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The Democratic Strategist

Political Strategy for a Permanent Democratic Majority

Republicans Score Key Wins in 2015 Races

Republicans won a couple of significant electoral victories yesterday, including the governorship of Kentucky and holding on to their edge in the Virginia state senate. The Republican businessman, Matt Bevin beat Democratic Attorney-General Jack Conway in Kentucky by an impressive 53 to 44 percent (county results map here.).
Bevin almost certainly benefitted from KY’s red state demographics, along with coal industry support, ‘outsider’ (not a career politician) status and a late onslaught of attack ads linking Conway to President Obama’s energy policies. There is also speculation that Bevin may have been boosted by having an African-American running-mate Jenean Hampton. The vote tally compared with October polls suggests either a weak turnout effort on Conway’s behalf, a strong ground game in support of Bevin, or some combination of both.
Yesterday’s elections weren’t all bad news for Democrats. In Mississippi, Attorney General Jim Hood, the last Democrat to hold a statewide office, was re-elected to a fourth term by an impressive 56 percent-44 percent vote. But also in Mississippi, Republican Governor Phil Bryant was re-elected in a 2-1 landslide.
National Democratic leaders were probably more disappointed, however, by the results in the Virginia legislative elections than by Conway’s loss in KY. As Patrick Wilson reports at the Virginia Pilot,

Virginia Republicans handed Gov. Terry McAuliffe a defeat in Tuesday’s General Assembly election, holding their Senate majority in a year when the Democratic governor had predicted his party would take control of the chamber. The House of Delegates retained its strong Republican majority, and the Senate remains in GOP control, 21-19…The GOP kept its Senate majority by holding onto a Richmond-area seat. Republican Glen Sturtevant will replace retiring GOP Sen. John Watkins in the 10th District…Democrats all year expressed confidence they’d win the Senate, and they had star power behind them. They hold all five statewide elected offices in Virginia, and their party leader has touted himself as a job-creating governor.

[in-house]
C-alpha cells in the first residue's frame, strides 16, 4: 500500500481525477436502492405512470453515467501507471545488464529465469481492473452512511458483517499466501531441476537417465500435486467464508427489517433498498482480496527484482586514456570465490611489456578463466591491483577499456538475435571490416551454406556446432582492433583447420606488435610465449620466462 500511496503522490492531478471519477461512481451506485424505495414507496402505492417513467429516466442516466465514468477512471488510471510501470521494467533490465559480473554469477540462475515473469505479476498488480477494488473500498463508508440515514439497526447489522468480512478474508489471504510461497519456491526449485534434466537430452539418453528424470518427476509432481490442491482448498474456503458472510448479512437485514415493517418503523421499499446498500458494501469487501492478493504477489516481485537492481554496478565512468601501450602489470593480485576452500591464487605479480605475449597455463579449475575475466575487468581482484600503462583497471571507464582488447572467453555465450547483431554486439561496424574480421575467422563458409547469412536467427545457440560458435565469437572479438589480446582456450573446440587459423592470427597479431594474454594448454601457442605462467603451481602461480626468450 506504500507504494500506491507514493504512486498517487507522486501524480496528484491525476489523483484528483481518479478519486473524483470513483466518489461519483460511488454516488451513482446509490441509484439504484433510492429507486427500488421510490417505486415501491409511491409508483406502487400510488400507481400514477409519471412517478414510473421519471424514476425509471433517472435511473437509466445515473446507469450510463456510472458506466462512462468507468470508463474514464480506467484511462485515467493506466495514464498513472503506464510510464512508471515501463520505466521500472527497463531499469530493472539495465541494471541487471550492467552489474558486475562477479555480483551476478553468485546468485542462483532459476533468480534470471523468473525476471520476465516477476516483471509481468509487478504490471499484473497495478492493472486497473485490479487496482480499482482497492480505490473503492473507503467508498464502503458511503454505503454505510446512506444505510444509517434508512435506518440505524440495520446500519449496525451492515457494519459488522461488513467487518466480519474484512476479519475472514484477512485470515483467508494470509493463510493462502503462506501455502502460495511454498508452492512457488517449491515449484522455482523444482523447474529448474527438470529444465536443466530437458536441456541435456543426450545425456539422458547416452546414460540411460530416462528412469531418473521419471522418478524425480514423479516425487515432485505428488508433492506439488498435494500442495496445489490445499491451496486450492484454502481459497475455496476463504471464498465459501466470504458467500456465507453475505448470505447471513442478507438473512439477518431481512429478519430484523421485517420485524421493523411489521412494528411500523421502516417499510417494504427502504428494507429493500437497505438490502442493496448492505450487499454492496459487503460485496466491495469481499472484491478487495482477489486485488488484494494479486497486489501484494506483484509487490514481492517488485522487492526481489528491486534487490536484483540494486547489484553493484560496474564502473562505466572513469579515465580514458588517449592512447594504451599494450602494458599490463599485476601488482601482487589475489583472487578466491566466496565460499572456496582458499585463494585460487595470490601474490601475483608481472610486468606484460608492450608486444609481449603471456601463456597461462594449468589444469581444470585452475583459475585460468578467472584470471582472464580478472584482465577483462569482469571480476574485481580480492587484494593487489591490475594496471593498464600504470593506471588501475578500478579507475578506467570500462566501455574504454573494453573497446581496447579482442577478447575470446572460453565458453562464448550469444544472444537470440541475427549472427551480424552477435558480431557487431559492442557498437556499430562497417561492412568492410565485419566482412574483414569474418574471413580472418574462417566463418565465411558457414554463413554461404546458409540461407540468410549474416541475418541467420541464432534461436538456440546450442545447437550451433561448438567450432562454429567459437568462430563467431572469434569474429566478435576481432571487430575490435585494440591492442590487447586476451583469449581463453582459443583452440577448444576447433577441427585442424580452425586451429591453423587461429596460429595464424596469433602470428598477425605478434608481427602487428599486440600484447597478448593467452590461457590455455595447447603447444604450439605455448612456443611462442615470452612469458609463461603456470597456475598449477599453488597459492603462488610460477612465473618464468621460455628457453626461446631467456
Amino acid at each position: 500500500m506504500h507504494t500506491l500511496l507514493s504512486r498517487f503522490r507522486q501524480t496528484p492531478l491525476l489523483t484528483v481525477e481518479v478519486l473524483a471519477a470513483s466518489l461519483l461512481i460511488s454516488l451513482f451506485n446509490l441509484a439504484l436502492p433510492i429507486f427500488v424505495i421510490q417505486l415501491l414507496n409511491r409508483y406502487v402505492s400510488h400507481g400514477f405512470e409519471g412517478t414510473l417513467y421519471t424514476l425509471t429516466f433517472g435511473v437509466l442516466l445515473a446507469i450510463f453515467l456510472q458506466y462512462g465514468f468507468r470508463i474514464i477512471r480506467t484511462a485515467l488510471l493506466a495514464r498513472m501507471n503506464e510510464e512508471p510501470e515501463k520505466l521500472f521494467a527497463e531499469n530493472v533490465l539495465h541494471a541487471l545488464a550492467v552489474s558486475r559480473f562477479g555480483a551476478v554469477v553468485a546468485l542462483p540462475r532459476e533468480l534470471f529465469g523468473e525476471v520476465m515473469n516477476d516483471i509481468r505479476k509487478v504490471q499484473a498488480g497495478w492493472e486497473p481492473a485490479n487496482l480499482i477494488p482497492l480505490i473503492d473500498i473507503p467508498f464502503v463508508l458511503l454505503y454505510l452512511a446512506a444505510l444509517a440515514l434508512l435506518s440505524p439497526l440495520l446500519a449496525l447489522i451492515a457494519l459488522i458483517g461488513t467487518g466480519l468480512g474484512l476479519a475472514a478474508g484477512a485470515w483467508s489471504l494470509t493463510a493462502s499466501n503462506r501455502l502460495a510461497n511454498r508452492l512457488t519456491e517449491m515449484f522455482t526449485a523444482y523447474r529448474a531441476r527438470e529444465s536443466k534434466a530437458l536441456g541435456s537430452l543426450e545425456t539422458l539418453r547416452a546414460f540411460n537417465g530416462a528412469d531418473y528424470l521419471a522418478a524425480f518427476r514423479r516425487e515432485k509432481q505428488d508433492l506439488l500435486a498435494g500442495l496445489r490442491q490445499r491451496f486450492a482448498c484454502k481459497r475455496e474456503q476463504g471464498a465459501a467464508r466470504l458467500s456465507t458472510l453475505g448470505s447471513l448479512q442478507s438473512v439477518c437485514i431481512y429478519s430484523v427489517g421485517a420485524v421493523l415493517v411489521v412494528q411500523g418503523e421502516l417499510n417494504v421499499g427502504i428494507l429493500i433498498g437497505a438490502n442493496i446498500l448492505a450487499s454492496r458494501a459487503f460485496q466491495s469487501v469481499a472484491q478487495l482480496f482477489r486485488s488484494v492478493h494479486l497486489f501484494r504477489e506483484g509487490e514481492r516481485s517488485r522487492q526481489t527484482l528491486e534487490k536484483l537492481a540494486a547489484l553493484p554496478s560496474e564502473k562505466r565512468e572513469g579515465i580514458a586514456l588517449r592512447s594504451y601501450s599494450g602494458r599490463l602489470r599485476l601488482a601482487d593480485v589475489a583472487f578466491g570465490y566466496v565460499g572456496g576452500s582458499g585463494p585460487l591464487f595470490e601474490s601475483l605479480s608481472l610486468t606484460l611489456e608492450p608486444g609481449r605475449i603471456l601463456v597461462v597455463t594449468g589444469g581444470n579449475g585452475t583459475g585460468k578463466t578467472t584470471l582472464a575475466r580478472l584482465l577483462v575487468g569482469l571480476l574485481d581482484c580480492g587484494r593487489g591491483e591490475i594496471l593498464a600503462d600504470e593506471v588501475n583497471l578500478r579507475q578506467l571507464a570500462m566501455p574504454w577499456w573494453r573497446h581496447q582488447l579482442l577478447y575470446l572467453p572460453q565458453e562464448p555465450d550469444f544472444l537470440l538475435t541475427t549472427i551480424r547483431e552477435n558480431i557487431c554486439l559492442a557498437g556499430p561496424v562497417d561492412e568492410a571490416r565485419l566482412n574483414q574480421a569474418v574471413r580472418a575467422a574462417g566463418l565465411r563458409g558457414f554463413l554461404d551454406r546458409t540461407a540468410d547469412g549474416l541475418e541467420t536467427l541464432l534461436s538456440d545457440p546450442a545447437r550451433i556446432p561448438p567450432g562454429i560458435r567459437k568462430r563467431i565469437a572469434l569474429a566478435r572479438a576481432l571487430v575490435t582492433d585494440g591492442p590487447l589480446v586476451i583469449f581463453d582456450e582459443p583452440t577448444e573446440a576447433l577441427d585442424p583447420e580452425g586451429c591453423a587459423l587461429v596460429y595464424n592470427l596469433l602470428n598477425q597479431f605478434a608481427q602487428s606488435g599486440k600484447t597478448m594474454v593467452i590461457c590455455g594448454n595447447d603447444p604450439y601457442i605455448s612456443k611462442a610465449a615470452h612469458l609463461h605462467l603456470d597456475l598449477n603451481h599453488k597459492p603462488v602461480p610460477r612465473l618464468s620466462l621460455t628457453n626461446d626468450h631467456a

Democrats did well in Pennsylvania, reports Roll Call’s Eli Yokley:

Democrats swept the three seats up for election on the state’s Supreme Court, and control of the seven-member panel, which could have a broad implication on redistricting in 2020…With the court often tasked with picking the fifth member of the Legislative Reapportionment Commission, Democrats will have a leg-up on redrawing the 18 congressional seats in the Keystone State, of which Democrats currently control just five, despite carrying presidential, governor and Senate races.

So yesterday’s elections were not a total disaster for Democrats, as GOP spin will undoubtedly play it. All in all, however, it was surely a better day for Republicans. There is just no point in putting lipstick on the pig of losing yet another governorship and the dashed hopes in swing state Virginia. Dems simply have to do better in statewide races to create enough room to be competitive in congressional races. Perhaps more effort in recruitment, training and funding of potential candidates.
Democratic hopes are now focused on November 21st, when the party’s candidate for Governor, John Bel Edwards hopes to beat the prostitution scandal-tainted Sen. David Vitter in a race for the Governorship. This one is winnable, despite, Louisiana’s GOP tilt in recent years. But it will require an exceptionally well-organized turnout effort focused on both the pro-Democratic base and creative outreach to persuadable voters who are creeped-out by Vitter.

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